In addition to working for Fight CRC, she was featured as Miss October in the 2009 Colondar, a calendar of young colon cancer survivors, and serves on the board of directors for The Colon Club. Her story has been told around the world through syndicated online and print newspaper articles, blogs and on numerous TV and radio shows, including The Today Show, BBC’s ‘World Have Your Say’, and Sirius Radio’s Doctor Radio, and she is a contributor to the Huffington Post blog.

Sarah Bramblette (@Born2bFat)

Sarah Bramblette is a lipedema and lymphedema patient who combines her experiences as a patient and health care administrative professional in her advocacy efforts. She writes about her life experiences on her blog, born2lbfat.com, and uses social media platforms to raise awareness and advocate for improved diagnosis, treatment and insurance coverage. She also crusades against weight bias and stigma, specifically in health care and the workplace.

Sarah is the community advocate for ObesityHelp.com, and is a member of the Obesity Action Coalition, theNational Lymphedema Network, and the American Health Lawyers Association. Her story has been shared on ObesityHelp.com and HealthCentral.com, and in Your Weight Matters magazine, Psychology Today, and the Narrative Inquiry in Bioethics on Obesity. She also is working toward a master's degree in health law.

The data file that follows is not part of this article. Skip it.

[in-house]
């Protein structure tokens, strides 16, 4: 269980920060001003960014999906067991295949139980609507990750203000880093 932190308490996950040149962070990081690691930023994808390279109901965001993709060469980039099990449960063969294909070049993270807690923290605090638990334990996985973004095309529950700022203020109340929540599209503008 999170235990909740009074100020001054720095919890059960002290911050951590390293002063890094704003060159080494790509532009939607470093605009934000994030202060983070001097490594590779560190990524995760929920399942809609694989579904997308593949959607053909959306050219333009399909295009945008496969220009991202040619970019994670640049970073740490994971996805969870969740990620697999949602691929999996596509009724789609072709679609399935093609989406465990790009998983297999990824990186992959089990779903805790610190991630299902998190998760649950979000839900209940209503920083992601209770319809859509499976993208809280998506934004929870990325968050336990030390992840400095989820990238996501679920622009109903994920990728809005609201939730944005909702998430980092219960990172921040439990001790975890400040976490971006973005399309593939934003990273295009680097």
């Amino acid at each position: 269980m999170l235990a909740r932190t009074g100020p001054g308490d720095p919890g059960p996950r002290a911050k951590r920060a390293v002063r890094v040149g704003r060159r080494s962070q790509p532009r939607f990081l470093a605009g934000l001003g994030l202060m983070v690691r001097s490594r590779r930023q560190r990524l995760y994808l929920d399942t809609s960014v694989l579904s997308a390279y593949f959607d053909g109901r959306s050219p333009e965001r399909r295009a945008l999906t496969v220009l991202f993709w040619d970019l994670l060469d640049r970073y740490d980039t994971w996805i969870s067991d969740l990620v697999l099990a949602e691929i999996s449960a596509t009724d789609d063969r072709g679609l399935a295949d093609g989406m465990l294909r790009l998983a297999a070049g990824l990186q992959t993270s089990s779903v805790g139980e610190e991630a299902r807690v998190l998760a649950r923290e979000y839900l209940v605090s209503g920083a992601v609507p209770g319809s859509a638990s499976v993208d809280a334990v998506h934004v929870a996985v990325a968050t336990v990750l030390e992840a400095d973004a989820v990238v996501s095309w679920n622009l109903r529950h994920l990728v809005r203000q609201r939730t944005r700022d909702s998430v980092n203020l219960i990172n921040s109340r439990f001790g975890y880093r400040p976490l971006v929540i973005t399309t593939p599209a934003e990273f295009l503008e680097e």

Cindy Chmielewski (@myelomateacher)

Cindy Chmielewski is a teacher who was diagnosed with multiple myeloma in 2008. She began treatment immediately, and when induction therapy stopped working after only a few cycles, she opted for a stem cell transplant, retiring from education when the stem cell transplant failed to put her into remission. Now that consolidation therapy has resulted in a remission, she uses her skills as an educator to teach a new group of “students” — myeloma patients.

Cindy serves on the board of the Philadelphia Multiple Myeloma Networking Group, is a trained mentor, and participates in several online communities. She has attended the American Society of Hematology’s and the American Association for Cancer Research’s Annual Meetings as a Patient Advocate. She’s a member of the IMF ACTION TEAM (@IMFadvocacy) and has represented New Jersey at the Leukemia and Lymphoma Society’s Mission Day in Washington, D.C. She also serves on the Advisory Board of the Patient Empowerment Network and was instrumental in starting the #MMSM monthly Twitter-based chats.